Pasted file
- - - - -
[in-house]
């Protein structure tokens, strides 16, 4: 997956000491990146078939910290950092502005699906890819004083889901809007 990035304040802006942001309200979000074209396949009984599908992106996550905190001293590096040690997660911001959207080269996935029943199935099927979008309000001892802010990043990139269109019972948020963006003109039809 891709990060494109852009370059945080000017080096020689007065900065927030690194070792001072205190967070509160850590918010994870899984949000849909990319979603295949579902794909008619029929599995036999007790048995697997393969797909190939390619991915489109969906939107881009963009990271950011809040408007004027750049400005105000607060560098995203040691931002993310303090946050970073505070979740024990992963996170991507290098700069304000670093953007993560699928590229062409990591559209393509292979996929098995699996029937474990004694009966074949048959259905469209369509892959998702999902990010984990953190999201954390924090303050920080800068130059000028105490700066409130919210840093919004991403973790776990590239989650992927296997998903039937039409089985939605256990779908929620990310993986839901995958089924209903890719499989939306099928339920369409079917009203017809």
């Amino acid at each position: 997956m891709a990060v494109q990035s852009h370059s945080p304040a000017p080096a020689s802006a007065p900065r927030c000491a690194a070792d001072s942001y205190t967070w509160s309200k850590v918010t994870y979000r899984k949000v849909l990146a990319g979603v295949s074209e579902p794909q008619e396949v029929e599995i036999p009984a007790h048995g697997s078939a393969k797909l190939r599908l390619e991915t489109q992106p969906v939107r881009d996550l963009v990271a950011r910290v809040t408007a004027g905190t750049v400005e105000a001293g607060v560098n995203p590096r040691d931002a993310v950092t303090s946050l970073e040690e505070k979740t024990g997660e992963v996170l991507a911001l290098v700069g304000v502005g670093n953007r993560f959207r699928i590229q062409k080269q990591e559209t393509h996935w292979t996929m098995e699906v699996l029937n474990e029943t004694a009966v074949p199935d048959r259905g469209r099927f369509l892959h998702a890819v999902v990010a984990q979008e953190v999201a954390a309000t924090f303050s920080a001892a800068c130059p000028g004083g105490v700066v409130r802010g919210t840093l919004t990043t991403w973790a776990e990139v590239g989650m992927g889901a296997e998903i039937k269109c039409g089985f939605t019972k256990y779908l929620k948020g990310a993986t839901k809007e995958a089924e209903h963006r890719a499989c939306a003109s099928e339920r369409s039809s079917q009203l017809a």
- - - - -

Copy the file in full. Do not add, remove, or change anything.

[in-house]
């Protein structure tokens, strides 16, 4: 997956000491990146078939910290950092502005699906890819004083889901809007 990035304040802006942001309200979000074209396949009984599908992106996550905190001293590096040690997660911001959207080269996935029943199935099927979008309000001892802010990043990139269109019972948020963006003109039809 891709990060494109852009370059945080000017080096020689007065900065927030690194070792001072205190967070509160850590918010994870899984949000849909990319979603295949579902794909008619029929599995036999007790048995697997393969797909190939390619991915489109969906939107881009963009990271950011809040408007004027750049400005105000607060560098995203040691931002993310303090946050970073505070979740024990992963996170991507290098700069304000670093953007993560699928590229062409990591559209393509292979996929098995699996029937474990004694009966074949048959259905469209369509892959998702999902990010984990953190999201954390924090303050920080800068130059000028105490700066409130919210840093919004991403973790776990590239989650992927296997998903039937039409089985939605256990779908929620990310993986839901995958089924209903890719499989939306099928339920369409079917009203017809």
């Amino acid at each position: 997956m891709a990060v494109q990035s852009h370059s945080p304040a000017p080096a020689s802006a007065p900065r927030c000491a690194a070792d001072s942001y205190t967070w509160s309200k850590v918010t994870y979000r899984k949000v849909l990146a990319g979603v295949s074209e579902p794909q008619e396949v029929e599995i036999p009984a007790h048995g697997s078939a393969k797909l190939r599908l390619e991915t489109q992106p969906v939107r881009d996550l963009v990271a950011r910290v809040t408007a004027g905190t750049v400005e105000a001293g607060v560098n995203p590096r040691d931002a993310v950092t303090s946050l970073e040690e505070k979740t024990g997660e992963v996170l991507a911001l290098v700069g304000v502005g670093n953007r993560f959207r699928i590229q062409k080269q990591e559209t393509h996935w292979t996929m098995e699906v699996l029937n474990e029943t004694a009966v074949p199935d048959r259905g469209r099927f369509l892959h998702a890819v999902v990010a984990q979008e953190v999201a954390a309000t924090f303050s920080a001892a800068c130059p000028g004083g105490v700066v409130r802010g919210t840093l919004t990043t991403w973790a776990e990139v590239g989650m992927g889901a296997e998903i039937k269109c039409g089985f939605t019972k256990y779908l929620k948020g990310a993986t839901k809007e995958a089924e209903h963006r890719a499989c939306a003109s099928e339920r369409s039809s079917q009203l017809a």